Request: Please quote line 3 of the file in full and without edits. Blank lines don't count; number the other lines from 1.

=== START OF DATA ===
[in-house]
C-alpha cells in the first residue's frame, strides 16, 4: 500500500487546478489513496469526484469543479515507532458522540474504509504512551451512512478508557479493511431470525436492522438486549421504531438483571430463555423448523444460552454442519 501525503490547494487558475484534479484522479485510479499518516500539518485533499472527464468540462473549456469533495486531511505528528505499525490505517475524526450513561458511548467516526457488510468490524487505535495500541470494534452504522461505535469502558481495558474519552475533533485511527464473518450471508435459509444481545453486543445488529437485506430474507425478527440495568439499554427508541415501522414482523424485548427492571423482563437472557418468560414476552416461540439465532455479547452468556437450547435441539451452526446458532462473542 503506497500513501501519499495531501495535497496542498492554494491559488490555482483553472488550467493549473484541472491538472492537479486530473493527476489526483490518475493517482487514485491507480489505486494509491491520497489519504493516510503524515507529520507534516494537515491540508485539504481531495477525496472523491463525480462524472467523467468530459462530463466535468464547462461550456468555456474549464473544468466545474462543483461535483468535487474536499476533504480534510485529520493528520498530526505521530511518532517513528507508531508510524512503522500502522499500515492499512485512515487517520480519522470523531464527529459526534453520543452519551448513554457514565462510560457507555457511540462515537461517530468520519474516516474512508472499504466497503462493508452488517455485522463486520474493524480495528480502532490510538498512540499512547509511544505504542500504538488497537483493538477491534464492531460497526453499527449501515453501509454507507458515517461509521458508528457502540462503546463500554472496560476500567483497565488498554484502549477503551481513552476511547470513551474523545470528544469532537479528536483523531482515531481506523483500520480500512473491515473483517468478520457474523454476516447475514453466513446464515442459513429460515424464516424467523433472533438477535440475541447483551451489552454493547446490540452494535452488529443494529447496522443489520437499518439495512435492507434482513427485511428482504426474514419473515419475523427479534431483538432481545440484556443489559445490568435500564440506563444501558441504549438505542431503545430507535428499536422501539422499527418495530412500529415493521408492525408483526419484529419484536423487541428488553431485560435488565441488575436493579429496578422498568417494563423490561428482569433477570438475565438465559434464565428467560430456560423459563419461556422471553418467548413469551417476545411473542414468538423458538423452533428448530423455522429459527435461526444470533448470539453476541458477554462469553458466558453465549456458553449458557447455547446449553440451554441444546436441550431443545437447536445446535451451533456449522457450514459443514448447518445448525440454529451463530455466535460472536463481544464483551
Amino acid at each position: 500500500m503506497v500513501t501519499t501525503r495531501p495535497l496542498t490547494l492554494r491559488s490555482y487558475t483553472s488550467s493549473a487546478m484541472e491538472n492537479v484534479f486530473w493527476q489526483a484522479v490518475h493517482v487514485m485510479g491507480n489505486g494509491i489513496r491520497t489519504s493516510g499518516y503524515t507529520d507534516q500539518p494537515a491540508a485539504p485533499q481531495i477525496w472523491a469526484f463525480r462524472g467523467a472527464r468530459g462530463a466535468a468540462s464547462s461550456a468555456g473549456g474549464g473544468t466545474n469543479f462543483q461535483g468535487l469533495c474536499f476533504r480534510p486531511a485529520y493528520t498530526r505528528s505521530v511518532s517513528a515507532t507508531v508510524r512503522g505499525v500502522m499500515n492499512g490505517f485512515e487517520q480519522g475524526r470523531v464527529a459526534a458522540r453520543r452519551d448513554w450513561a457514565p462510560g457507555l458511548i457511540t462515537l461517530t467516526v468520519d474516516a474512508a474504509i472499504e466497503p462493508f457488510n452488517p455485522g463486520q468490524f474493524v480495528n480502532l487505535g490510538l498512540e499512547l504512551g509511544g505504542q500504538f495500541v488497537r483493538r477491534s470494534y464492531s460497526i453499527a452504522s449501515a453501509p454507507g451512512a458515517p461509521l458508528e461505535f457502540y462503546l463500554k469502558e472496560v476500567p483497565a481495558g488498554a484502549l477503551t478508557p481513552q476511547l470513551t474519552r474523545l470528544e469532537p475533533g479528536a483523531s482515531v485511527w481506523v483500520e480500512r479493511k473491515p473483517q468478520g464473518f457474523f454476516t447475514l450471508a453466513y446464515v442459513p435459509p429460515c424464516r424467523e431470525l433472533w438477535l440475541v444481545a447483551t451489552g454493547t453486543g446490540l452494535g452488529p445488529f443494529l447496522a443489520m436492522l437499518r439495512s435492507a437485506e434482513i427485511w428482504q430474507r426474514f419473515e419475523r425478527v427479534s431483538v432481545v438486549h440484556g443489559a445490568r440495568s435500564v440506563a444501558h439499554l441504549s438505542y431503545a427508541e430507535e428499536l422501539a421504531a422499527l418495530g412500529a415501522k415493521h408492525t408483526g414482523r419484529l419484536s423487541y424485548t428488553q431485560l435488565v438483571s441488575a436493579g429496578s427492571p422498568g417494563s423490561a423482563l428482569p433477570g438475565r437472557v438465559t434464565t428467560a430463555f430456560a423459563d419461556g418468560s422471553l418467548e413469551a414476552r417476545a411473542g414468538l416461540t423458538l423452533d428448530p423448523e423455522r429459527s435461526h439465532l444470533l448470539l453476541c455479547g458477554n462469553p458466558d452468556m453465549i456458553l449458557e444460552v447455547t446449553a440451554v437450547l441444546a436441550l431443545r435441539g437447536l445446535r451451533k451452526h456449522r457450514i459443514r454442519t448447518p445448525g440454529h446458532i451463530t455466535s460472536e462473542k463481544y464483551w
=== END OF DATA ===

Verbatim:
Amino acid at each position: 500500500m503506497v500513501t501519499t501525503r495531501p495535497l496542498t490547494l492554494r491559488s490555482y487558475t483553472s488550467s493549473a487546478m484541472e491538472n492537479v484534479f486530473w493527476q489526483a484522479v490518475h493517482v487514485m485510479g491507480n489505486g494509491i489513496r491520497t489519504s493516510g499518516y503524515t507529520d507534516q500539518p494537515a491540508a485539504p485533499q481531495i477525496w472523491a469526484f463525480r462524472g467523467a472527464r468530459g462530463a466535468a468540462s464547462s461550456a468555456g473549456g474549464g473544468t466545474n469543479f462543483q461535483g468535487l469533495c474536499f476533504r480534510p486531511a485529520y493528520t498530526r505528528s505521530v511518532s517513528a515507532t507508531v508510524r512503522g505499525v500502522m499500515n492499512g490505517f485512515e487517520q480519522g475524526r470523531v464527529a459526534a458522540r453520543r452519551d448513554w450513561a457514565p462510560g457507555l458511548i457511540t462515537l461517530t467516526v468520519d474516516a474512508a474504509i472499504e466497503p462493508f457488510n452488517p455485522g463486520q468490524f474493524v480495528n480502532l487505535g490510538l498512540e499512547l504512551g509511544g505504542q500504538f495500541v488497537r483493538r477491534s470494534y464492531s460497526i453499527a452504522s449501515a453501509p454507507g451512512a458515517p461509521l458508528e461505535f457502540y462503546l463500554k469502558e472496560v476500567p483497565a481495558g488498554a484502549l477503551t478508557p481513552q476511547l470513551t474519552r474523545l470528544e469532537p475533533g479528536a483523531s482515531v485511527w481506523v483500520e480500512r479493511k473491515p473483517q468478520g464473518f457474523f454476516t447475514l450471508a453466513y446464515v442459513p435459509p429460515c424464516r424467523e431470525l433472533w438477535l440475541v444481545a447483551t451489552g454493547t453486543g446490540l452494535g452488529p445488529f443494529l447496522a443489520m436492522l437499518r439495512s435492507a437485506e434482513i427485511w428482504q430474507r426474514f419473515e419475523r425478527v427479534s431483538v432481545v438486549h440484556g443489559a445490568r440495568s435500564v440506563a444501558h439499554l441504549s438505542y431503545a427508541e430507535e428499536l422501539a421504531a422499527l418495530g412500529a415501522k415493521h408492525t408483526g414482523r419484529l419484536s423487541y424485548t428488553q431485560l435488565v438483571s441488575a436493579g429496578s427492571p422498568g417494563s423490561a423482563l428482569p433477570g438475565r437472557v438465559t434464565t428467560a430463555f430456560a423459563d419461556g418468560s422471553l418467548e413469551a414476552r417476545a411473542g414468538l416461540t423458538l423452533d428448530p423448523e423455522r429459527s435461526h439465532l444470533l448470539l453476541c455479547g458477554n462469553p458466558d452468556m453465549i456458553l449458557e444460552v447455547t446449553a440451554v437450547l441444546a436441550l431443545r435441539g437447536l445446535r451451533k451452526h456449522r457450514i459443514r454442519t448447518p445448525g440454529h446458532i451463530t455466535s460472536e462473542k463481544y464483551w